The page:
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Buddhist monk’s prayer holds wisdom for all

At a recent Harrison County Council meeting, the Rev. Thich Hang Dat of Corydon, a Buddhist monk, was invited to pray before the start of the meeting. He graciously accepted.
Under the leadership of council chair Gary Davis, and at the time, vice chair Carl Duley, some years ago the council opted to have prayer before each meeting begins. That in itself would be enough to incur the wrath of some people, such as an atheist, who would argue that they should not be forced to listen to someone pray to a God in whom they do not believe. But that has not been a problem. Usually prayers are non-sectarian in nature so a Presbyterian, for instance, in the audience would not be offended by the prayers of a Buddhist.
In fact, a woman who formerly attended quite a few meetings of county officials said when the policy was adopted, that it shouldn’t be a problem as long as the prayers were ecumenical. So far, no one has openly complained, even though some prayers have been far from general in nature.
In such a small community, where everyone knows just about everyone else, no one is likely to make such complaints for fear of being criticized themselves.
But there have been a few calls recently from Christians to this newspaper’s anonymous opinion column, the Live Wire. The problem has not been one of prayer allowed in a government meeting, but rather complaints about the religious sect allowed to offer prayer.
Those callers probably were not at the meeting, but saw the monk’s picture in this newspaper under ‘Life in Harrison County.’
We’ll get into what the monk actually had to say in a moment, but first let’s discuss the doctrine of freedom of religion on which this nation was founded.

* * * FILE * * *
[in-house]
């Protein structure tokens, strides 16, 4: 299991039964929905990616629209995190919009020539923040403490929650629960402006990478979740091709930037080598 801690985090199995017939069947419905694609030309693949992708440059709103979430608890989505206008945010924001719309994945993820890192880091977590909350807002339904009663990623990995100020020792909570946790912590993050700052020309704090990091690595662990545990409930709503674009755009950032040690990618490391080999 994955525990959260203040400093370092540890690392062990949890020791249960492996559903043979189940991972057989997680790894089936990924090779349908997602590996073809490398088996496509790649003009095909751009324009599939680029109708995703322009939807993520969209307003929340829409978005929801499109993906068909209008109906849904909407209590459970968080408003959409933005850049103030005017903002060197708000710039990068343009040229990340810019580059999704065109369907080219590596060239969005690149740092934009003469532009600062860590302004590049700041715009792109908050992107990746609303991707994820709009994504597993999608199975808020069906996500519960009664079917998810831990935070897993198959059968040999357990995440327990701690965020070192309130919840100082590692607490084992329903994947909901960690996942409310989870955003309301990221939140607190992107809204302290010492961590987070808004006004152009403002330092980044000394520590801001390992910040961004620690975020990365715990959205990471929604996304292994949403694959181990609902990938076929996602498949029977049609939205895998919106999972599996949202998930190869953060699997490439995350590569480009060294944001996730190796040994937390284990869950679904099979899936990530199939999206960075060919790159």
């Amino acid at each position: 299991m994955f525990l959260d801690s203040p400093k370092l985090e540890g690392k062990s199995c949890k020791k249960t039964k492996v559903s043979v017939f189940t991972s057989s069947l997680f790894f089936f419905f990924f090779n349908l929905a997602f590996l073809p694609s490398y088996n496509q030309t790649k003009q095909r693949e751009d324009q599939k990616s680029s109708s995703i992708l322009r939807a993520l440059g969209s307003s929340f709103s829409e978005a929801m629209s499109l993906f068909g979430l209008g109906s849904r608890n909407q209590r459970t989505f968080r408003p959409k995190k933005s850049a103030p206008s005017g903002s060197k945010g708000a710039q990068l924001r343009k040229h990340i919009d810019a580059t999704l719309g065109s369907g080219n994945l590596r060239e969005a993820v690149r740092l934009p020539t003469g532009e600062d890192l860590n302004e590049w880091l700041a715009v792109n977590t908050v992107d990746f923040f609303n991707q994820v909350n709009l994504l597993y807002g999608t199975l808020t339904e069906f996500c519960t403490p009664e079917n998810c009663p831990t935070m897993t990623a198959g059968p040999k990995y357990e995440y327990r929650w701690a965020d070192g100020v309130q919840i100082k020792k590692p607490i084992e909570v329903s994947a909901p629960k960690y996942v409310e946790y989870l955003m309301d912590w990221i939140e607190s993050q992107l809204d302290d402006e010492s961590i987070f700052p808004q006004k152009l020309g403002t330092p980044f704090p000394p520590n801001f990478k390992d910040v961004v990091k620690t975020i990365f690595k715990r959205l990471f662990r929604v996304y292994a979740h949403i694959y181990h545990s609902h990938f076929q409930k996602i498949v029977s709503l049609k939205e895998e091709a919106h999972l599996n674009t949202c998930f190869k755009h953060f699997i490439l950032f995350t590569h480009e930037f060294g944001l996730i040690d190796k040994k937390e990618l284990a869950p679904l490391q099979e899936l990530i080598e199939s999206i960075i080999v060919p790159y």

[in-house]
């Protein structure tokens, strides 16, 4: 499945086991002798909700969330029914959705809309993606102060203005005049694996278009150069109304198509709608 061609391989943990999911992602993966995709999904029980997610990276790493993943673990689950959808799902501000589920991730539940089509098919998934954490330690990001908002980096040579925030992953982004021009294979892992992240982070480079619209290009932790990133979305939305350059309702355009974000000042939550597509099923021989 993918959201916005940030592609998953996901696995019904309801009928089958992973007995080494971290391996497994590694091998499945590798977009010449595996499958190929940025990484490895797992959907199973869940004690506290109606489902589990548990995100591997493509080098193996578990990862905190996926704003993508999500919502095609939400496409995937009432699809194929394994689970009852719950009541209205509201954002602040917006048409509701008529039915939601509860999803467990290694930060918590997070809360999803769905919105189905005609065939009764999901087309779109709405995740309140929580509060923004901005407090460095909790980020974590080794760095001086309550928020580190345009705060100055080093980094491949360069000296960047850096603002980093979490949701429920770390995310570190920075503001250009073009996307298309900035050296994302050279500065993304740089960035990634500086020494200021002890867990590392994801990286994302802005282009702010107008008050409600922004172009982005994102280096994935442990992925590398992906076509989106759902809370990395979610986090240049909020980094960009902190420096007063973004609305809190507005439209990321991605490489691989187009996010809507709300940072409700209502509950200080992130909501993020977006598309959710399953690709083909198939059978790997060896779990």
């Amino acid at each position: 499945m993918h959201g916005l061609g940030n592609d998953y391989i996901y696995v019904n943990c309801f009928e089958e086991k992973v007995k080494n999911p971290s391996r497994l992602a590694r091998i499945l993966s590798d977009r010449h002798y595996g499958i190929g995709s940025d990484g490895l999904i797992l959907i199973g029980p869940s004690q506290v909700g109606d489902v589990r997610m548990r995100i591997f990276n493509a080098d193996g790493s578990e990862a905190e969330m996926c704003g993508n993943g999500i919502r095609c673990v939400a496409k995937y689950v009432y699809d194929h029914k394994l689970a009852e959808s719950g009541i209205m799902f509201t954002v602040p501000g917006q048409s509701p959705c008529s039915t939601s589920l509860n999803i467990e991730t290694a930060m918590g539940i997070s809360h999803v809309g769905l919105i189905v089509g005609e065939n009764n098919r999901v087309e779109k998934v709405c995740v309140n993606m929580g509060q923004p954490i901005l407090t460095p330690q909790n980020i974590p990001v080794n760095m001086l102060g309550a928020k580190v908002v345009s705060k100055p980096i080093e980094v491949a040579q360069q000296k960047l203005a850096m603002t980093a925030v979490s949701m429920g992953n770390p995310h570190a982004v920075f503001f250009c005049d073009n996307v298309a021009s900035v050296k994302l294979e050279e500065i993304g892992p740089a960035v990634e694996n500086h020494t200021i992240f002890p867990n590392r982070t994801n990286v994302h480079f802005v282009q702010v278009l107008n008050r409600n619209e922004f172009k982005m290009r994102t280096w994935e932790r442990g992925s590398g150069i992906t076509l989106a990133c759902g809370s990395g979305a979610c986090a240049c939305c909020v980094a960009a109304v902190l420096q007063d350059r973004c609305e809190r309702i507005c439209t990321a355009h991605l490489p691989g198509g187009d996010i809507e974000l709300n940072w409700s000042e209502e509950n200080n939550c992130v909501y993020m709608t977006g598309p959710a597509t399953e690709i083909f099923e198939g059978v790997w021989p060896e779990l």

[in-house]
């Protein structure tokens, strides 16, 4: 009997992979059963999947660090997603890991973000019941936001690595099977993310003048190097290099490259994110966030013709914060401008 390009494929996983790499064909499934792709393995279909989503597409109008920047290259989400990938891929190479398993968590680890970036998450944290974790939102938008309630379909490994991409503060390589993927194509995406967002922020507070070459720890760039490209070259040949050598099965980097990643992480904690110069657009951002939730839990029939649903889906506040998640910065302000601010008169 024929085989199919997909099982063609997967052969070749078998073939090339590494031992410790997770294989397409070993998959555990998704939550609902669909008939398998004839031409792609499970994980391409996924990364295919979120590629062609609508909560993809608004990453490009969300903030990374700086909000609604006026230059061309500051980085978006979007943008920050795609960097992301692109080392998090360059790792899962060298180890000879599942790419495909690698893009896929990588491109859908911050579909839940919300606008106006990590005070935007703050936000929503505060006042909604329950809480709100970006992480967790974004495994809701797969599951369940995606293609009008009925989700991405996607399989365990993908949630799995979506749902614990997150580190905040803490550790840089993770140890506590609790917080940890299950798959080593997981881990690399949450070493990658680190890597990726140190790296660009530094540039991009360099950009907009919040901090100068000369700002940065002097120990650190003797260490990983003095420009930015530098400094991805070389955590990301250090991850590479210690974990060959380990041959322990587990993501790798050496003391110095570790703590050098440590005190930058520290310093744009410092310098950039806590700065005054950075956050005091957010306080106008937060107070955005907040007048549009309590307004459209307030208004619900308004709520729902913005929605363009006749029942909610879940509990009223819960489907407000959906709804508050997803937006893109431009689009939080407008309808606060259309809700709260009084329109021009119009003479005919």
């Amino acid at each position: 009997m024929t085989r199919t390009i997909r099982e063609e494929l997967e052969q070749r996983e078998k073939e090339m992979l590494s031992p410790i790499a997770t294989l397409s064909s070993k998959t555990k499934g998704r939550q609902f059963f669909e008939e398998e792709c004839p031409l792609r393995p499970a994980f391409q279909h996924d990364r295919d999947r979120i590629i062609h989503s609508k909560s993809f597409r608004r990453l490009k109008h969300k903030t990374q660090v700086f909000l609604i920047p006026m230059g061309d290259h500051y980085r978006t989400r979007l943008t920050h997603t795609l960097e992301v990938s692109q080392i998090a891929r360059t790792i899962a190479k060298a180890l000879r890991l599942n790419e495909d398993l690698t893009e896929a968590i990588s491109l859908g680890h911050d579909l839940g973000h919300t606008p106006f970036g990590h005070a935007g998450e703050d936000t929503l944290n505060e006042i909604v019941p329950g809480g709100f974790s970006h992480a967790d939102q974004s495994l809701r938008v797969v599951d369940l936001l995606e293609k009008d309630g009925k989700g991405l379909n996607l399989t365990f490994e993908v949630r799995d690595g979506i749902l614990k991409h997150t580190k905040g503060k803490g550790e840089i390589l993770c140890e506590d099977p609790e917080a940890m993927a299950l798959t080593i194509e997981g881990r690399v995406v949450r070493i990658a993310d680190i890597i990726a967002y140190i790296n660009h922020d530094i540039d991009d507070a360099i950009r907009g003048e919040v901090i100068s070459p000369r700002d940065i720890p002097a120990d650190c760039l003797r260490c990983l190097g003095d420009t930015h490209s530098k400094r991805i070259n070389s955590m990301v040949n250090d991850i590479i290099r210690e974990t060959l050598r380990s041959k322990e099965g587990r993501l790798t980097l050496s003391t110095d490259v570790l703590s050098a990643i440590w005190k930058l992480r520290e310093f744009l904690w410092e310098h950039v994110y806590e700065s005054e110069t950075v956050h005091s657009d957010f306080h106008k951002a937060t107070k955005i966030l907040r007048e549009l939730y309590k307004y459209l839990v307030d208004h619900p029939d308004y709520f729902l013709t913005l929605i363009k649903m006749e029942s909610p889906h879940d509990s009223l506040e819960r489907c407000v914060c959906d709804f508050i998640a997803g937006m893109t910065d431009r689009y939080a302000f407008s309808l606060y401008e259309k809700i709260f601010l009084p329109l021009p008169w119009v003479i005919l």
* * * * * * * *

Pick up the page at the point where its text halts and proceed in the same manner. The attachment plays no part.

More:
For an explanation, we’ll turn to our current President, George W. Bush.
The President said, at a national dinner in September 2005 celebrating Jewish life in America:
‘Religious freedom is a foundation of fundamental human and civil rights. And when the United Sates promotes religious freedom, it is promoting the spread of democracy. And when we promote the spread of democracy, we are promoting the cause of peace.’
He added, ‘Religious freedom is more than the freedom to practice one’s faith. It is also the obligation to respect the faith of others … ‘
We need only turn to the warring factions in the Middle East to understand what happens when hatred or disdain takes the place of respect.
The Buddhist monk’s prayer, which he read in halting English, was offered as an expression of thought about what it means for a person to have integrity. Frankly, we could all learn from this discourse, whether Protestant, Catholic, Jewish or Buddhist.
The Rev. Thich Hang Dat:
‘A person of integrity is endowed with conviction, conscience and concern; he is learned, with persistence, mindfulness and good judgment.
‘A person of integrity has friends who are endowed with conviction, conscience, concern; who are learned, with persistence, mindfulness and good judgment.
‘A person of integrity gives advice neither for his own affliction, nor for the affliction of others, nor for the affliction of both.
‘A person of integrity is one who refrains from lies, divisive tale bearing, harsh speech and idle chatter.
‘A person of integrity is one who refrains from taking life, stealing and illicit sex.
‘A person of integrity gives a gift attentively, with his own hand, respectfully, not as if throwing it away.
‘A person of integrity is one who recognizes: There are fruits and results of good and bad actions. There is this world and the next world. There is mother and father. There are spontaneously reborn beings.’
How could anyone be angered at those thoughts? Certainly not the God to whom most of us pray.

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